Pennsylvania Institute for Instructional Coaching — A Partnership Between the Annenberg Foundation and the Pennsylvania Department of Education
Becoming Partners in Learning: the Coach and Teacher Relationship PDF Print E-mail

By IU PIIC Mentors Lori Ceremuga and Barb Wilkinson

Building the teacher- coach relationship is the heart of successful coaching programs.  “Building strong relationships with teachers require 6 key elements:  1) creating effective partnership agreements; 2) building teacher leadership capacity; 3) communicating about coaching services; 4) allowing teachers a voice and a choice;  5) encouraging feedback;  and 6) managing resistance and conflict” (Coaching Matters, pg. 115).

Creating effective agreements are critical for effective relationships.  Teachers and coaches should agree on the goals and how they will work together. An effective agreement is confidential and should describe each party’s role and responsibilities, the desired outcomes, how the work will be measured, specific data that will be used, and follow-up procedures (Coaching Matters, pg. 116). This all occurs in the Before phase of the Before-During-After (BDA) cycle of consultation. 

Recognizing teacher leadership is necessary when building strong relationships. Teachers should see themselves as teacher leaders.  Two guiding resources for coaches when facilitating teacher leadership are the PIIC 4 quadrant framework and Instructional Coaching Resource Guide,, and the Teacher Leader Model Standards @   

Clear communication about coaching services is essential.   The coaching model’s vision and goals must be shared with the staff.  A good place to start is with a detailed job description like the Pennsylvania Department of Education one found here on PIIC’s website.  Once the goals are set, coaches can build awareness of their available services through brochures, flyers, and blogs. The coach’s contact information must be included.  

Coaches are frequently asked how they support teachers.  Keeping  a log on the coaching services delivered can be shared with administrators and teachers; however, this log should not have any identifiable notes, names, or confidential details but rather a generic list with the types of support offered, e.g., text rendering or Cornell Note taking and not specific support attached to any teacher’s name. Confidential notes are kept by the coach and remain confidential. Teachers, however, can always share their notes with the building administrators if they so choose.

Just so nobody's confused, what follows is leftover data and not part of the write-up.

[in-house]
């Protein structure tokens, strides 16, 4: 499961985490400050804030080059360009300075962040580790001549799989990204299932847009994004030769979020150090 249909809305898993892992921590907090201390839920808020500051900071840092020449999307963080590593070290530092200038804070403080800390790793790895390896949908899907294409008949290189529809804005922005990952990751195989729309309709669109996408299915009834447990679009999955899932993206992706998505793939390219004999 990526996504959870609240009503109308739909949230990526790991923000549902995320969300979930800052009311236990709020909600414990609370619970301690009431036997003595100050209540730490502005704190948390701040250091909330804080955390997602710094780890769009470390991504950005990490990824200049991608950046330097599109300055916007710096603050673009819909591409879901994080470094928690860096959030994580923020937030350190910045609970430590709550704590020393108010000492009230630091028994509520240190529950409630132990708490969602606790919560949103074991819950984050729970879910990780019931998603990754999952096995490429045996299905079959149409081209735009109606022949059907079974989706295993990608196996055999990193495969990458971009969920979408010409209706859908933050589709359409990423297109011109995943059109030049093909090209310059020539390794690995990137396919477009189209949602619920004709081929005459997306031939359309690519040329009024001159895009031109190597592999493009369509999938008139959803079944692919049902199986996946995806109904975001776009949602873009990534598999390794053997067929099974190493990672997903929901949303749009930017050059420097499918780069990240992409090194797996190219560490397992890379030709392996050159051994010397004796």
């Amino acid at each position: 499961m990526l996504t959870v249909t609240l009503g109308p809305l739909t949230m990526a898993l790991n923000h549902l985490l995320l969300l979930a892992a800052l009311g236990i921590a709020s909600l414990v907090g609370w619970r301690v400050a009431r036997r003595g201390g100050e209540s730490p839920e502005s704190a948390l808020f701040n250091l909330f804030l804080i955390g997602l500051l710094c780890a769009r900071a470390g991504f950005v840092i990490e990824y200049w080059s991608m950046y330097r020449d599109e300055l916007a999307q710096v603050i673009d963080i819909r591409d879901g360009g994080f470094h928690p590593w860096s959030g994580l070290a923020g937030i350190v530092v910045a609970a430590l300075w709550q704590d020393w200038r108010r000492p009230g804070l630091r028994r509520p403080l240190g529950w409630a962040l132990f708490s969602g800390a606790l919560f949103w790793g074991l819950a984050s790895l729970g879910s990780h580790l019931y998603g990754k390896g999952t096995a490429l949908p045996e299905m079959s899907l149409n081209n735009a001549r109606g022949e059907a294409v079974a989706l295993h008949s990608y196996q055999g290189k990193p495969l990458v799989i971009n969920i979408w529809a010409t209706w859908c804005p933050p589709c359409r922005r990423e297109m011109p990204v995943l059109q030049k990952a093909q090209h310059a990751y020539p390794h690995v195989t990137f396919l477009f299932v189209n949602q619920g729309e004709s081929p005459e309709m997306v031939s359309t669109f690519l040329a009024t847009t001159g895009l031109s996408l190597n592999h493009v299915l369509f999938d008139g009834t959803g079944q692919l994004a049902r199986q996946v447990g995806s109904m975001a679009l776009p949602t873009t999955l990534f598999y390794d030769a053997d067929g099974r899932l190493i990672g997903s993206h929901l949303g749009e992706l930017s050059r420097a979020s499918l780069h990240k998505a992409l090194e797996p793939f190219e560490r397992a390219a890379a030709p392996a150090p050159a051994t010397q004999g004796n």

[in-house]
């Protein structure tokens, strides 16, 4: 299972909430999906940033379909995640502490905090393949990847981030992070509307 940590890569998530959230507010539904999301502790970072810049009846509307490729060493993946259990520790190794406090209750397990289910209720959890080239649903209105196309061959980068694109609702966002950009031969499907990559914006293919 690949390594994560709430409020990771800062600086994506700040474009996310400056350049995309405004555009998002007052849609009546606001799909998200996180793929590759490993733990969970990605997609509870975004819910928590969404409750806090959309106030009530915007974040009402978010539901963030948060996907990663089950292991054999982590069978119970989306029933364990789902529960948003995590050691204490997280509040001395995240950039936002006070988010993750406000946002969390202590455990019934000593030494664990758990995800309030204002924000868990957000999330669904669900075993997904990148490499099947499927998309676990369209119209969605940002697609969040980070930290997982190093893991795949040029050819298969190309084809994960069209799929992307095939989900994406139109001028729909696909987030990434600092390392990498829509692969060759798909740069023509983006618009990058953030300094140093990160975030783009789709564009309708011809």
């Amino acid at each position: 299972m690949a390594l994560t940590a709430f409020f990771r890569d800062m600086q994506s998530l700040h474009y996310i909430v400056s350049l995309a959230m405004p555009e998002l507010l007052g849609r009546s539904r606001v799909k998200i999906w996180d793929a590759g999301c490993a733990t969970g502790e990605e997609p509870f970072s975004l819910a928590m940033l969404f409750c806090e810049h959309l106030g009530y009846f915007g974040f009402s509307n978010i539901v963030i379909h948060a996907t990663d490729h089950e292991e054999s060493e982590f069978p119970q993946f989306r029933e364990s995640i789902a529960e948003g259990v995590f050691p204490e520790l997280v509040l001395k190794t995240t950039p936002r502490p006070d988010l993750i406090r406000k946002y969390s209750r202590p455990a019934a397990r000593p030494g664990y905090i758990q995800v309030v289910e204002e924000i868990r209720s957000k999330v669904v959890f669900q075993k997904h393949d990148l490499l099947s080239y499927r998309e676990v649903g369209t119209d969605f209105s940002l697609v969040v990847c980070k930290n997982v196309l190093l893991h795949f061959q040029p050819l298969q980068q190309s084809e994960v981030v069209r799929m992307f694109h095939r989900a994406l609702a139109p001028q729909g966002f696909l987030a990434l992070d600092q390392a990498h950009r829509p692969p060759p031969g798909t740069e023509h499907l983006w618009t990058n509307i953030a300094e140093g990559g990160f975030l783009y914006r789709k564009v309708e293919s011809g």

Provide the opportunity for “voice and a choice” by identifying the teacher needs and setting clear expectations.  The PIIC model provides ample time for coaches to meet with teachers in the BDA cycle to honor the teacher’s voice.  In the Before phase, the teacher and coach co-construct the “look fors” and determine their areas of foci. The During phase is where the coach and teacher “see” the implementation of the agreed upon goals and the After phase is where the coach and teacher reflect and discuss what they saw in class. This debriefing helps the teacher focus on his/her areas of strength and areas of need going forward.

Sometimes coaches are met with teacher resistance due to fear or a personal difference.  In these cases, try to engage the teachers in friendly conversations and listen to them.  Determining the root of resistance and addressing it helps to erase those fears.

 As in any relationship, conflicts may arise.  Try to find mutual ground by identifying what is important and discuss possible solutions to these conflicts. Open communication and transparency are critical in these situations. In extreme cases of conflict and resistance, it may be necessary to have the principal step in to help resolve the issue. Keep in mind, this may happen if the staff is unclear about the coaching model and the coach’s role.

Killion, J., Harrison, C, Bryan, C, & Clifton, H. (Learning Forward, 2012).  Coaching Matters, 115-125.

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